CONSUMER PRICES RISE SLOWLY Consumer prices rose 0.3 percent in November as a rebound in energy prices and rising food costs gave the United States its biggest inflation spurt since August. The Labor Department said yesterday the Consumer Price Index, the most closely watched barometer of Americans' cost of living, rose three times faster than October's tiny 0.1 percent gain. Still, inflation at the retail level is rising at an annual rate of just 2.7 percent, meaning that the US is headed for its third straight year with price increases below 3 percent, something that has not occurred in three decades. In other economic news, a record gap in merchandise trade widened the broadest measure of the US trade deficit by 10 percent in the third quarter, as the trade gap grew to its largest three-month total in nearly seven years. US, New Zealand mend ties
The United States moved yesterday to improve relations with New Zealand by agreeing to honor the country's ban against carrying nuclear weapons into its territory. The US formally split ties with New Zealand in 1987 because of Wellington's policy of barring US Navy vessels and military aircraft unless they declared they were not carrying nuclear weapons.
Japan-US research pact
Japan and the United States will spend $90 million on joint defense research projects, including the development of advanced steel technology, ceramic vehicle engines, and ``eye-safe'' lasers. The programs come under a US strategy to rely more on commercially available technology in developing high-tech arms.
Taiwan Cabinet shake-up
Taiwan's premier reshuffled his Cabinet yesterday, making changes such as putting a top economic official in charge of Chinese affairs that could improve relations with rival China. The shake-up announced by Premier Lien Chan was also seen as an attempt by the ruling Nationalist Party to boost its chances in the 1996 presidential election.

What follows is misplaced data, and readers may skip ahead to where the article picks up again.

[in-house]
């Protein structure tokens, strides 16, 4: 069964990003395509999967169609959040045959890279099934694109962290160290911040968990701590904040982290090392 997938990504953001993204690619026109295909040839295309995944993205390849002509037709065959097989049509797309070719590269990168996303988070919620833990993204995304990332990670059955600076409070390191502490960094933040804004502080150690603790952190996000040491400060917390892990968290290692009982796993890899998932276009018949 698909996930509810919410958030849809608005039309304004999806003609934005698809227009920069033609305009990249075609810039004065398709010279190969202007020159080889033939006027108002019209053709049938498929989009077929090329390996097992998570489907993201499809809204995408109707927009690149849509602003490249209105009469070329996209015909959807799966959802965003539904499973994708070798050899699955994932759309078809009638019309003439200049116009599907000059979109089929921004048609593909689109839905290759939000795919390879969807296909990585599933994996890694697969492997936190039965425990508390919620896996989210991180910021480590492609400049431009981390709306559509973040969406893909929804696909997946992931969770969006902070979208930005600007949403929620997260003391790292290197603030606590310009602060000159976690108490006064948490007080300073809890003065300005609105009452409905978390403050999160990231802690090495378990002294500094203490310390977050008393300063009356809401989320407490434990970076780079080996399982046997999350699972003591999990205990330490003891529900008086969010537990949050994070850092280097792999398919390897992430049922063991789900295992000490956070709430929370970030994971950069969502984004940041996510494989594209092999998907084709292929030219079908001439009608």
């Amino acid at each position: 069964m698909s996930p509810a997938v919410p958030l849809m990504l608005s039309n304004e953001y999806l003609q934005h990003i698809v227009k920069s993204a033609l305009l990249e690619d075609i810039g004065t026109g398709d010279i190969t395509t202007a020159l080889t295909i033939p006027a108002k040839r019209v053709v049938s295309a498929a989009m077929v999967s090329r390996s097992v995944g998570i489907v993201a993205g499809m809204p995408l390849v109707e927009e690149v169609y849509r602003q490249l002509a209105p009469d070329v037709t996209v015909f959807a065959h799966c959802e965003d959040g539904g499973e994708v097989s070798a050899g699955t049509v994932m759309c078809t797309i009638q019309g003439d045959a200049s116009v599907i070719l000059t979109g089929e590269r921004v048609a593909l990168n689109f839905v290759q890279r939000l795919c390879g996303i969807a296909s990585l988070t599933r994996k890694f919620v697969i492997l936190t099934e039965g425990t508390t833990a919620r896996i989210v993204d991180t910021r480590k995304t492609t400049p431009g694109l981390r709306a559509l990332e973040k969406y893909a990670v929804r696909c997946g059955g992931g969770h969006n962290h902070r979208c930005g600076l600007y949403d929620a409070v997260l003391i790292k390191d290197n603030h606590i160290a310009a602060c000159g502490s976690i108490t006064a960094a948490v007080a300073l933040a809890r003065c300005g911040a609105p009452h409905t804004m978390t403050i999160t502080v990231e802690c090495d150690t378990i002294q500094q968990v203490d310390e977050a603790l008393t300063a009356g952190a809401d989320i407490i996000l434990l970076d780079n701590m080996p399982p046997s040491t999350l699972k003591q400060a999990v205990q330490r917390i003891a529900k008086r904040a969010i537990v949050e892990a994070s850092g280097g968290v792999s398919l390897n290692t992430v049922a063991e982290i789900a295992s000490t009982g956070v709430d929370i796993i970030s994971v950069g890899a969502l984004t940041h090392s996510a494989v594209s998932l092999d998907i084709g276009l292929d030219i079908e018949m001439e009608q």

GOP eyes San Diego
Republicans have taken another step toward selecting San Diego as the site of the party's 1996 national convention. The GOP national committee's site-selection panel authorized negotiations be undertaken with city officials to see if details can be worked out for the Aug. 12 to 15 convention.
Four towns evacuated
About 2,500 people from four towns were evacuated after shrapnel from a chemical plant explosion punctured an ammonia tank, sending a cloud of fumes rolling across the Missouri River. The blast that demolished the Terra Industries plant in Sioux City, Iowa, killed four workers and reduced a seven-story building to a crater Tuesday. The Iowa towns of Homer, Hubbard, and Winnebago and Macy, Neb., were evacuated.
Thirty-nine trees related to a species that existed 150 million years ago in Australia have been found west of Sydney, but the New South Wales government yesterday said it would keep their exact location secret to ensure their safety. The previously unknown trees, some 131 feet tall and 10 feet in diameter, are in a deep gorge in the Woollemi National Park, about 125 miles west of Sydney.